Tag: ‘some business’

Tel Aviv now expects its citizens to behave as politely as they do while waiting in line for their U.S. Visa

By Mia Deych

Last Updated 12/17/2016 at 8:00 PM

Kikar Rabin: Iriyat Tel Aviv has decided to take on the difficult task of turning Israelis into law-abiding citizens. In order to achieve this valiant feat, a team from the Code Enforcement Department had to think outside the box to come up with a creative decision.

Hadas S., team lead on the project, shared her vision with The Daily Freier: “Every single Israeli has some real or imagined relatives in the United States and every single Israeli has thought of moving there at least once in their lifetime. Have you ever seen how tranquil and amenable Israelis are when they wait in a line to apply for American visas? That was the key!” Now, instead of giving tickets and fines, Tel Aviv Municipality will forward the names, addresses, and nicknames of scofflaws to The U.S. State Department, which agreed to place them on a Blacklist for 1 to 10 years depending on their deeds.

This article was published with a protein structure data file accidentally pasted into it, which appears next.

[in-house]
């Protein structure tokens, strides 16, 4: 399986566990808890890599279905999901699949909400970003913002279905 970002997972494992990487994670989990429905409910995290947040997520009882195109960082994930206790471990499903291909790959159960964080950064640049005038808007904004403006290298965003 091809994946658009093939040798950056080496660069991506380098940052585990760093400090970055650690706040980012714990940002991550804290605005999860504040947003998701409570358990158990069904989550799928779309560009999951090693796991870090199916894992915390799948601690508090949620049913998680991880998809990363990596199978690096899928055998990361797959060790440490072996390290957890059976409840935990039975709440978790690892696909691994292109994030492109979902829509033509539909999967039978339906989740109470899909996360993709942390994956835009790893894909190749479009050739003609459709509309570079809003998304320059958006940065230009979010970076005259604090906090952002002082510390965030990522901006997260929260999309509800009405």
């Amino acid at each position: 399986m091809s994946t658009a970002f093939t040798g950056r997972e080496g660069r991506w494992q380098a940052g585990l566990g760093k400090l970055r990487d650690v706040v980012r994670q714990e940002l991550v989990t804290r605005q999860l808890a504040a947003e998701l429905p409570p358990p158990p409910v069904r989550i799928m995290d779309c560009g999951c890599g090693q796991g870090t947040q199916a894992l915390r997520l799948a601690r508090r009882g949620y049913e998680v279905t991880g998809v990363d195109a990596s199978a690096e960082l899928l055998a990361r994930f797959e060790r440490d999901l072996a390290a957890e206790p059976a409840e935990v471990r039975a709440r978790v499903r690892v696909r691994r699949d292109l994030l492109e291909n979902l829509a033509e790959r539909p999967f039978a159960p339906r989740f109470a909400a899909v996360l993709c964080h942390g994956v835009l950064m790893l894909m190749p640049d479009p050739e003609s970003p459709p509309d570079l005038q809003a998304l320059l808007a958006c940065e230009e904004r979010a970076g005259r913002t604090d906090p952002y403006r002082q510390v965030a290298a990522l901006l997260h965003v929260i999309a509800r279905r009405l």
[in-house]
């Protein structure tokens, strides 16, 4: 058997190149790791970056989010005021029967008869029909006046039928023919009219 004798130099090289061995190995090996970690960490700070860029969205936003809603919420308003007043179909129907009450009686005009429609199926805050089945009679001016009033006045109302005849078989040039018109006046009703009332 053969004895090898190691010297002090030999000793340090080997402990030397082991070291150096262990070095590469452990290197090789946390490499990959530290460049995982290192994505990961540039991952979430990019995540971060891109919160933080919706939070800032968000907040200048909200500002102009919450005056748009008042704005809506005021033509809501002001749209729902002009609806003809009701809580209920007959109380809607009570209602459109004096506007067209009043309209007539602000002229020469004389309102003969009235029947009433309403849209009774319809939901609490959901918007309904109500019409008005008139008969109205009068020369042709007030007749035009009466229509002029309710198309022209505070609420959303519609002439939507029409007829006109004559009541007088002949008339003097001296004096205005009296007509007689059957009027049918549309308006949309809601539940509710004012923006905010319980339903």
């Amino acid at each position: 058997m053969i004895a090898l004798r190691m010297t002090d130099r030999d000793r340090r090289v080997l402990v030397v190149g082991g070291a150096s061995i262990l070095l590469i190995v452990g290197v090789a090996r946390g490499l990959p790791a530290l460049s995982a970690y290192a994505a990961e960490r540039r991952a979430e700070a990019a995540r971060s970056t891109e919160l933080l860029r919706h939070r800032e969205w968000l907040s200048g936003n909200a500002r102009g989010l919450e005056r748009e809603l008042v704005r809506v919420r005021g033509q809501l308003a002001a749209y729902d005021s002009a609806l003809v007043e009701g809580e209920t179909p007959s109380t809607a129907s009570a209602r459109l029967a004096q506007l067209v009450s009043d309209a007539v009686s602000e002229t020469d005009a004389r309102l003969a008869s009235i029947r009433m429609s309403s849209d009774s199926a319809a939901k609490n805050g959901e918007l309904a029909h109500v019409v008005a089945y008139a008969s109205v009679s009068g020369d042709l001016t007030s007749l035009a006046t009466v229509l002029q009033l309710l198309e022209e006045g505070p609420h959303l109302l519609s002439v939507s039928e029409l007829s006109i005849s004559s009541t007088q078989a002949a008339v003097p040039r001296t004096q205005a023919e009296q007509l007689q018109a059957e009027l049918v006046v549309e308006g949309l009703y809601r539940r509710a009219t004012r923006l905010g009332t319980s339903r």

One of the first “victims” of the new law, Shlomi from Lod, who nearly hit two pedestrians as they crossed the street next to Habima Theatre, because “nobody stops at the zebra crossing there”, parked his car in the bike lane on Sheinkin Street, because “everybody parks there”, and met his cousin’s brother-in-law’s friend to discuss “some business”, won’t be able to apply for a U.S. visa within next two years. The Daily Freier was on the scene to hear Shlomi’s lament: “This is illegal! My aunt’s neighbours’ family live in Florida and my sister-in-law’s son lives in New York. Also, I have “some business” there”.

Shlomi is not the only indignant Israeli devastated by the new law. Doron, owner of a chain of laundromats, found out about it from the morning newspaper. “What do they expect from us? Watch for speed limits? Don’t litter? Or… pay taxes to Bituach Leumi?! I mean this is Israel, not America or something…” Doron silently reflected for a few seconds, turned the music up louder, and returned to reading his newspaper.

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